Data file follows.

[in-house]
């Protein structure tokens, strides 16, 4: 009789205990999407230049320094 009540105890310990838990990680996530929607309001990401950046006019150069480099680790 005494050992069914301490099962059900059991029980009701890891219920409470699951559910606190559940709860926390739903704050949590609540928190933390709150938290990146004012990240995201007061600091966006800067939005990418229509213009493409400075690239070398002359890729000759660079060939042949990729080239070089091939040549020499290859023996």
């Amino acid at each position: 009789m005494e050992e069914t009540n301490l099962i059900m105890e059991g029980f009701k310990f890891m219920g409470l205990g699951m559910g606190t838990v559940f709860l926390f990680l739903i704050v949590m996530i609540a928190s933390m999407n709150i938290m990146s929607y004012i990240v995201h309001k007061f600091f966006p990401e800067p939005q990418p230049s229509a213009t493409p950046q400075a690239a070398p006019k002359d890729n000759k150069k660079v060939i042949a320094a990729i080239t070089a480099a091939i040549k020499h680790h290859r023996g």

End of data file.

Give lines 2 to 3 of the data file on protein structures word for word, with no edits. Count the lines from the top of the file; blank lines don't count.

């Protein structure tokens, strides 16, 4: 009789205990999407230049320094 009540105890310990838990990680996530929607309001990401950046006019150069480099680790 005494050992069914301490099962059900059991029980009701890891219920409470699951559910606190559940709860926390739903704050949590609540928190933390709150938290990146004012990240995201007061600091966006800067939005990418229509213009493409400075690239070398002359890729000759660079060939042949990729080239070089091939040549020499290859023996």
């Amino acid at each position: 009789m005494e050992e069914t009540n301490l099962i059900m105890e059991g029980f009701k310990f890891m219920g409470l205990g699951m559910g606190t838990v559940f709860l926390f990680l739903i704050v949590m996530i609540a928190s933390m999407n709150i938290m990146s929607y004012i990240v995201h309001k007061f600091f966006p990401e800067p939005q990418p230049s229509a213009t493409p950046q400075a690239a070398p006019k002359d890729n000759k150069k660079v060939i042949a320094a990729i080239t070089a480099a091939i040549k020499h680790h290859r023996g």